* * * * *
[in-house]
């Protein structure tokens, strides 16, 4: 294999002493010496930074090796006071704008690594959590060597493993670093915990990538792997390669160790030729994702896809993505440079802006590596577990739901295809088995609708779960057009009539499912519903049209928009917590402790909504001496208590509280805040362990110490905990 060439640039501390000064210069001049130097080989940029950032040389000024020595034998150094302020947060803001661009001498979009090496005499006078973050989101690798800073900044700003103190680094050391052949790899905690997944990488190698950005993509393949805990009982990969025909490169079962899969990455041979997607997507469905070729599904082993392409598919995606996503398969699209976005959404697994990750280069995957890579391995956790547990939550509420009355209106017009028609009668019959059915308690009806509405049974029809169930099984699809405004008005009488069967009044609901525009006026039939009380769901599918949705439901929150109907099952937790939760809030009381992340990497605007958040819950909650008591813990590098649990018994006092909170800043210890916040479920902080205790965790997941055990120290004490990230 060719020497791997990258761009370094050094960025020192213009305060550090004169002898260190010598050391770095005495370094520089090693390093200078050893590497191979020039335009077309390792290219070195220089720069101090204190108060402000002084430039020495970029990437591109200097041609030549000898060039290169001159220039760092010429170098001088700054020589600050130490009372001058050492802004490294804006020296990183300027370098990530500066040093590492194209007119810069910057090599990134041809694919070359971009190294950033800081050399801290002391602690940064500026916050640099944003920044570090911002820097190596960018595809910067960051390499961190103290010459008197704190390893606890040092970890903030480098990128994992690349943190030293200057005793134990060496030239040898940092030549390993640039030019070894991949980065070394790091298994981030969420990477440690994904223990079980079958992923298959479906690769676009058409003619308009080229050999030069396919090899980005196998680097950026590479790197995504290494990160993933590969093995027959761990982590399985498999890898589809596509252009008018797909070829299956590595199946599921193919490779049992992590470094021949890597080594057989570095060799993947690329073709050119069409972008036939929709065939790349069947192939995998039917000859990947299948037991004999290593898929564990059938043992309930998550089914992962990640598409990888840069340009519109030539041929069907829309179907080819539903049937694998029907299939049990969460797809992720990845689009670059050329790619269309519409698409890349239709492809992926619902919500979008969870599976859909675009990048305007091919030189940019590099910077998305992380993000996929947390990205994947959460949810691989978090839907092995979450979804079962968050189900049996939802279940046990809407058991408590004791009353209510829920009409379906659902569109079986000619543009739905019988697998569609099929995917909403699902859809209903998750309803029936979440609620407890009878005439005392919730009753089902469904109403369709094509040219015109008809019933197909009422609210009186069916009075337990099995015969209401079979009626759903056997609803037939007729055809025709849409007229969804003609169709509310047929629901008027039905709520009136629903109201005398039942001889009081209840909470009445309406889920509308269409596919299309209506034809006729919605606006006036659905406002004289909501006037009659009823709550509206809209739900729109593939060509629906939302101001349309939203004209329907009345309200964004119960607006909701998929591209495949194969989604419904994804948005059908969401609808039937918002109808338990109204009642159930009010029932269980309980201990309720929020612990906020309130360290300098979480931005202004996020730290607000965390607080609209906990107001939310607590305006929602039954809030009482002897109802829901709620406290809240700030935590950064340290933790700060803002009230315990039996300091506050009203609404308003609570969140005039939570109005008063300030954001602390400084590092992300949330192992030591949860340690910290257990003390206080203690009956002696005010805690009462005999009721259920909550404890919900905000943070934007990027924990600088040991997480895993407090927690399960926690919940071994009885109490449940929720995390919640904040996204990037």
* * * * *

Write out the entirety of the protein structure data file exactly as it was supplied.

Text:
[in-house]
């Protein structure tokens, strides 16, 4: 294999002493010496930074090796006071704008690594959590060597493993670093915990990538792997390669160790030729994702896809993505440079802006590596577990739901295809088995609708779960057009009539499912519903049209928009917590402790909504001496208590509280805040362990110490905990 060439640039501390000064210069001049130097080989940029950032040389000024020595034998150094302020947060803001661009001498979009090496005499006078973050989101690798800073900044700003103190680094050391052949790899905690997944990488190698950005993509393949805990009982990969025909490169079962899969990455041979997607997507469905070729599904082993392409598919995606996503398969699209976005959404697994990750280069995957890579391995956790547990939550509420009355209106017009028609009668019959059915308690009806509405049974029809169930099984699809405004008005009488069967009044609901525009006026039939009380769901599918949705439901929150109907099952937790939760809030009381992340990497605007958040819950909650008591813990590098649990018994006092909170800043210890916040479920902080205790965790997941055990120290004490990230 060719020497791997990258761009370094050094960025020192213009305060550090004169002898260190010598050391770095005495370094520089090693390093200078050893590497191979020039335009077309390792290219070195220089720069101090204190108060402000002084430039020495970029990437591109200097041609030549000898060039290169001159220039760092010429170098001088700054020589600050130490009372001058050492802004490294804006020296990183300027370098990530500066040093590492194209007119810069910057090599990134041809694919070359971009190294950033800081050399801290002391602690940064500026916050640099944003920044570090911002820097190596960018595809910067960051390499961190103290010459008197704190390893606890040092970890903030480098990128994992690349943190030293200057005793134990060496030239040898940092030549390993640039030019070894991949980065070394790091298994981030969420990477440690994904223990079980079958992923298959479906690769676009058409003619308009080229050999030069396919090899980005196998680097950026590479790197995504290494990160993933590969093995027959761990982590399985498999890898589809596509252009008018797909070829299956590595199946599921193919490779049992992590470094021949890597080594057989570095060799993947690329073709050119069409972008036939929709065939790349069947192939995998039917000859990947299948037991004999290593898929564990059938043992309930998550089914992962990640598409990888840069340009519109030539041929069907829309179907080819539903049937694998029907299939049990969460797809992720990845689009670059050329790619269309519409698409890349239709492809992926619902919500979008969870599976859909675009990048305007091919030189940019590099910077998305992380993000996929947390990205994947959460949810691989978090839907092995979450979804079962968050189900049996939802279940046990809407058991408590004791009353209510829920009409379906659902569109079986000619543009739905019988697998569609099929995917909403699902859809209903998750309803029936979440609620407890009878005439005392919730009753089902469904109403369709094509040219015109008809019933197909009422609210009186069916009075337990099995015969209401079979009626759903056997609803037939007729055809025709849409007229969804003609169709509310047929629901008027039905709520009136629903109201005398039942001889009081209840909470009445309406889920509308269409596919299309209506034809006729919605606006006036659905406002004289909501006037009659009823709550509206809209739900729109593939060509629906939302101001349309939203004209329907009345309200964004119960607006909701998929591209495949194969989604419904994804948005059908969401609808039937918002109808338990109204009642159930009010029932269980309980201990309720929020612990906020309130360290300098979480931005202004996020730290607000965390607080609209906990107001939310607590305006929602039954809030009482002897109802829901709620406290809240700030935590950064340290933790700060803002009230315990039996300091506050009203609404308003609570969140005039939570109005008063300030954001602390400084590092992300949330192992030591949860340690910290257990003390206080203690009956002696005010805690009462005999009721259920909550404890919900905000943070934007990027924990600088040991997480895993407090927690399960926690919940071994009885109490449940929720995390919640904040996204990037």